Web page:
HR professionals often fail to appreciate that for senior executives there is no such thing as a work life balance, only a balanced or unbalanced life. It is no real surprise that highly successful people who expend enormous time and energy in top roles at organisations, often do not have much time or inclination to sort out a range of personal matters when they eventually get home. It is no surprise either, that such people are more than willing to pay for a range of concierge services to make their lives easier, from booking their travel and restaurants to cutting their lawns and valeting their cars. These personal services should – but usually don’t – include a proper oversight of their financial affairs. Good financial planning services are available but very few executives take advantage of them.
As with any benefit it is HR’s responsibility to make to sure they have easy access to this, but this responsibility is more than just giving them the name of a chosen Financial Adviser and expecting them to book an appointment.
The current ‘Shareholder Spring’, brings into sharp focus the pressures the Reward specialists and Remuneration Committees of large companies face when setting their senior executive remuneration packages. The escalation of executive remuneration over and above mainstream trends in pay and inflation over the last few years has not gone unnoticed, both within the HR reward arena and the wider public media.
It is unlikely that successful commercial organisations will ever find the Holy Grail of providing remuneration that is both fully satisfactory to its executives and also fully acceptable to shareholders, employees and the public. However, an effective strategy to tackle this problem is to proactively provide appropriate support services to the senior team to help ensure that their personal financial objectives are clearly identified and can be met by continuing to work for your organisation.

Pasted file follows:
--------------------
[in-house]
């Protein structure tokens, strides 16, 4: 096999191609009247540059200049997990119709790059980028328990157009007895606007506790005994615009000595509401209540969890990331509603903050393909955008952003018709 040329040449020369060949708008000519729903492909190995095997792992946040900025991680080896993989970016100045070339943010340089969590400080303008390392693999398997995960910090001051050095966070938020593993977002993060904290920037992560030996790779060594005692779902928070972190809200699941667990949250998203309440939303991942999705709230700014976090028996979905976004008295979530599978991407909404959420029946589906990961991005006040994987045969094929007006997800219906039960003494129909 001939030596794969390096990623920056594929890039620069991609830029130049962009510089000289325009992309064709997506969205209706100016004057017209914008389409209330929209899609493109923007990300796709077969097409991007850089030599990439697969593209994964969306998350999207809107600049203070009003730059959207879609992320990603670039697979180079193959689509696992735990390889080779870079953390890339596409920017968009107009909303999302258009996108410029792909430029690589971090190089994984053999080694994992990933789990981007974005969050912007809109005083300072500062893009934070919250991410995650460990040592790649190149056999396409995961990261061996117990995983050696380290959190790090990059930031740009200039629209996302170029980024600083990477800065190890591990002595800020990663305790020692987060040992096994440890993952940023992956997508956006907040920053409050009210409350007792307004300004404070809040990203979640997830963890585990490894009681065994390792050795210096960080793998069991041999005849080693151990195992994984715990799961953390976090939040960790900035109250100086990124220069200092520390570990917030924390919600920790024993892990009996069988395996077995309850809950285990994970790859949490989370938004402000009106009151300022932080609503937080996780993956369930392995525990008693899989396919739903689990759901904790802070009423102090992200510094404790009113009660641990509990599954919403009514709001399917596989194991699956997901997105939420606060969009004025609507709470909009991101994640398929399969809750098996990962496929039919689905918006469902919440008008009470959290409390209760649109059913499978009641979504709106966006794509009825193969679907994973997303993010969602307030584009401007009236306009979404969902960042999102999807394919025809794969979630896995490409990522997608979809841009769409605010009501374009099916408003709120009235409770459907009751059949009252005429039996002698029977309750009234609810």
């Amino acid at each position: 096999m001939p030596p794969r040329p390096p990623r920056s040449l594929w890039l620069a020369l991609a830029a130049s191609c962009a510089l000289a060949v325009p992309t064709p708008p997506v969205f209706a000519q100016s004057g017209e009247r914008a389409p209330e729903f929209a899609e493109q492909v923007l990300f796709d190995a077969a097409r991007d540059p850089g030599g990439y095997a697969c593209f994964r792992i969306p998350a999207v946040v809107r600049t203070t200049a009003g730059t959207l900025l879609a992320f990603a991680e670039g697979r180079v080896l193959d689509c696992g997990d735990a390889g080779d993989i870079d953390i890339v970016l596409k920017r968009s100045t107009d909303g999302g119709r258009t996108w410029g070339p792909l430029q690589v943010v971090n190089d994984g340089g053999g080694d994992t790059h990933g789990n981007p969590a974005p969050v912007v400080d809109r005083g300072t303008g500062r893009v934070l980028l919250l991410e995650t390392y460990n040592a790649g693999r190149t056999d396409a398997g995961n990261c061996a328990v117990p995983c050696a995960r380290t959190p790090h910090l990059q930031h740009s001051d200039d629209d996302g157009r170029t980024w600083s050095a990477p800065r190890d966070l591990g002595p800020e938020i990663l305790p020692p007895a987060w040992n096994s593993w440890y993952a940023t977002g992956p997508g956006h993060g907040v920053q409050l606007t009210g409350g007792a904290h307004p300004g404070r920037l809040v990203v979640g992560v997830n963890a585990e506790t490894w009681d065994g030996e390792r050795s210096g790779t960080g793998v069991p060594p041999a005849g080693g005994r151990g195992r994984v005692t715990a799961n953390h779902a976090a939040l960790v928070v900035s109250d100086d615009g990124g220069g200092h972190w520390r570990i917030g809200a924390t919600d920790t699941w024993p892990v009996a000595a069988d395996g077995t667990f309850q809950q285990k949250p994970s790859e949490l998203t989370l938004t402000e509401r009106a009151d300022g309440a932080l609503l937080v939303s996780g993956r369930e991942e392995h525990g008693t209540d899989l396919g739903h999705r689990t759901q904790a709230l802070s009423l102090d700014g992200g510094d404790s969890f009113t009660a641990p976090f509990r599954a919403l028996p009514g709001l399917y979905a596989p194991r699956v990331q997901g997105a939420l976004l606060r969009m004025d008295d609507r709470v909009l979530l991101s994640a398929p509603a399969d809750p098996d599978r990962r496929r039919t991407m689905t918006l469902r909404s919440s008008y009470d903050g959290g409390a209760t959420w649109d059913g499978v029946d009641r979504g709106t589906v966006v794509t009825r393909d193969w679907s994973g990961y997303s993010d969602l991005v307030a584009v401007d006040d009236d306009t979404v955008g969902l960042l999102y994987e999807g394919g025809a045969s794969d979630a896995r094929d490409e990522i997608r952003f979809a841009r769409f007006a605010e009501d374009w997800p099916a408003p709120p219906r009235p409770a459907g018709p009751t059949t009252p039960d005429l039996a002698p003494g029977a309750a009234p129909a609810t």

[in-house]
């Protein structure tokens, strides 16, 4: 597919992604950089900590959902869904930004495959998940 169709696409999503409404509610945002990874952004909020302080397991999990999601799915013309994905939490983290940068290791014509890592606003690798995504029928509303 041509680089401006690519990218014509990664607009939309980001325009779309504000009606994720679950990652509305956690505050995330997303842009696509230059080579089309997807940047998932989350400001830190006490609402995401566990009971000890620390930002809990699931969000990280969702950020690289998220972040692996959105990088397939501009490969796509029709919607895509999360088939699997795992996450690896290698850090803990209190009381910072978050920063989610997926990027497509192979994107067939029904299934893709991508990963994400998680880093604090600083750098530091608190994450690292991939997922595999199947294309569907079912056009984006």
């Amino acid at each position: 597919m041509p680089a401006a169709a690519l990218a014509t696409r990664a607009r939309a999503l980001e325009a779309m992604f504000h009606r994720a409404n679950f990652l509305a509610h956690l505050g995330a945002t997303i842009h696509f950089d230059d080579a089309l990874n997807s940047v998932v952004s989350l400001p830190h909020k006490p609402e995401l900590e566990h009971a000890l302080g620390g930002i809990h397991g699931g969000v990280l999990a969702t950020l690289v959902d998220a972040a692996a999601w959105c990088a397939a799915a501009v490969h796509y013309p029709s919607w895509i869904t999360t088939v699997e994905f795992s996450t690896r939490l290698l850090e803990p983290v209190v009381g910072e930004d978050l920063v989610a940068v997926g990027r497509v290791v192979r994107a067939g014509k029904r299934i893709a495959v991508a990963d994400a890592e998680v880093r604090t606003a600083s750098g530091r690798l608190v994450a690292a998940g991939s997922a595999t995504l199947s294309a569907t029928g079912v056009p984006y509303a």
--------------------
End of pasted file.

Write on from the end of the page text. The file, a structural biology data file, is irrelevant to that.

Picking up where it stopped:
For many HR professionals, this suggestion may prove to be somewhat surprising, given that HR has traditionally steered clear of getting involved in the personal finances of their senior executives. But there is no need for this reticence: any personal advice will always be strictly confidential in exactly the same way as the results of executive health screening or life insurance underwriting.
It is surprising how often successful senior executives turn out to have rather chaotic personal finances. With proper professional guidance and advice, these can be quickly and efficiently organised and so provide peace of mind and a significantly enhanced sense of financial wellbeing, at a very minimal cost, in relation to the executive’s overall remuneration. The idea of a personal ‘Business Plan’ is not that difficult to understand if presented in the right way: after all, senior executives live and breathe business plans on a daily basis whilst at work.
And a good financial plan is equally important when an executive’s time is up. It is a reasonably common occurrence at most large companies that from time to time a senior executive or director reaches a point when it is clear to the company that their future lies elsewhere, even if the individual concerned has not yet realised this for him or herself. At such times, the provision of high quality financial planning advice can significantly smooth the process for all concerned.
It often enables the executive to leave willingly, safe in the knowledge that they have sufficient financial resources to be able to take a reduced package or part time role elsewhere thus enhancing their overall quality of life. The reputational risk to the company is therefore greatly reduced.
In conclusion, a proactive HR input to provide a meaningful and cost effective financial planning benefit to senior executives can reap real rewards for the company and deliver financial wellbeing to a group which may not hitherto have had much engagement with mainstream benefits or flex packages.
Why not join theHRDIRECTOR for our complimentary roundtable debate entitled ‘Reward strategy and remuneration management Roundtable’ kindly sponsored by Towry, where we will be discussing this topic in more detail, click here for more details